On the first of January 1815, British batteries totaling about thirty naval and field guns, howitzers, mortars, and Congreve rockets opened fire. One British battery concentrated its fire at the guns on the high road on the American right, while another fired from behind the Chalmette house at Louisiana. In conjunction with rockets, batteries of howitzers shelled the right and center of the U.S. line, and a grand battery of light field guns positioned astride the road provided support for the main infantry effort.
The cannonade surprised the Americans. The Macarty house, where Jackson and his staff maintained their headquarters, sustained over one hundred hits, but most rounds overshot the U.S. positions and landed harmlessly in the fields beyond. Those rounds that struck the parapet tended to bounce harmlessly off the improved earthworks. After determining the range to the British positions, U.S. artillerists responded with effective counterbattery fire from Line Jackson, joined by Patterson’s naval batteries across the river. They inflicted great damage and destroyed and disabled many of the less-well-protected British pieces. While the artillery exchange continued, a British column advanced against the left of Line Jackson to exploit the weakness observed during the earlier reconnaissance, but Coffee’s Tennessee volunteers easily repulsed the probe. Off in the swamp, Colonel Rennie’s light infantry again advanced to within one hundred yards of the American left, where the men took cover and waited for a signal to attack. They received a recall order instead.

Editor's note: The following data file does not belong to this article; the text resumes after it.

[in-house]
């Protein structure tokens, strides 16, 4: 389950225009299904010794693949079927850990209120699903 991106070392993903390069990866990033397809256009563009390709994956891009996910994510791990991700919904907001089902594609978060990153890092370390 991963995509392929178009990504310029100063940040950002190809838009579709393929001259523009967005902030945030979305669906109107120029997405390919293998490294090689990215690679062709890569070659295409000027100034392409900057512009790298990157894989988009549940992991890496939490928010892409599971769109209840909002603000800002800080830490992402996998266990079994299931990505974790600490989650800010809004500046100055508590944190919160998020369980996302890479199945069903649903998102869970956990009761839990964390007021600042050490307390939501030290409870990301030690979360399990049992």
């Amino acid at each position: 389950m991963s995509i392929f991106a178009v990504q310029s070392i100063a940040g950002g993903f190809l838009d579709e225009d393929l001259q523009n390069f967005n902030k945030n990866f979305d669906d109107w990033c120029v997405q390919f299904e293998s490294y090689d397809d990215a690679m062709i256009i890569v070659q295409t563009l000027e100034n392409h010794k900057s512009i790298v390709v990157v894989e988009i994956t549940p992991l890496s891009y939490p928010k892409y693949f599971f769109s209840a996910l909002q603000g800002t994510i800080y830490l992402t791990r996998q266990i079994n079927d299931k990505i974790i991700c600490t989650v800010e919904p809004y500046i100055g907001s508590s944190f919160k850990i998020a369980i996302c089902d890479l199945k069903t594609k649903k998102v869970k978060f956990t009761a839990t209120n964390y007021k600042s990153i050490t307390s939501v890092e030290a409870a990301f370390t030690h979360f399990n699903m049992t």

After a three-and-one-half-hour cannonade with no significant effect, Pakenham ordered the artillery to cease fire. The British fell back to their positions near the de la Ronde house, leaving a quantity of ammunition and a number of guns on the battlefield—some to be captured by U.S. patrols. The action convinced British commanders that only a simultaneous attack on both sides of the Mississippi would break the defenses and clear the way to New Orleans. British losses for the day numbered thirty killed and forty wounded. The Americans suffered eleven killed and thirty-three wounded, with casualties disproportionally heavy among those in the rear bringing ammunition forward to the batteries.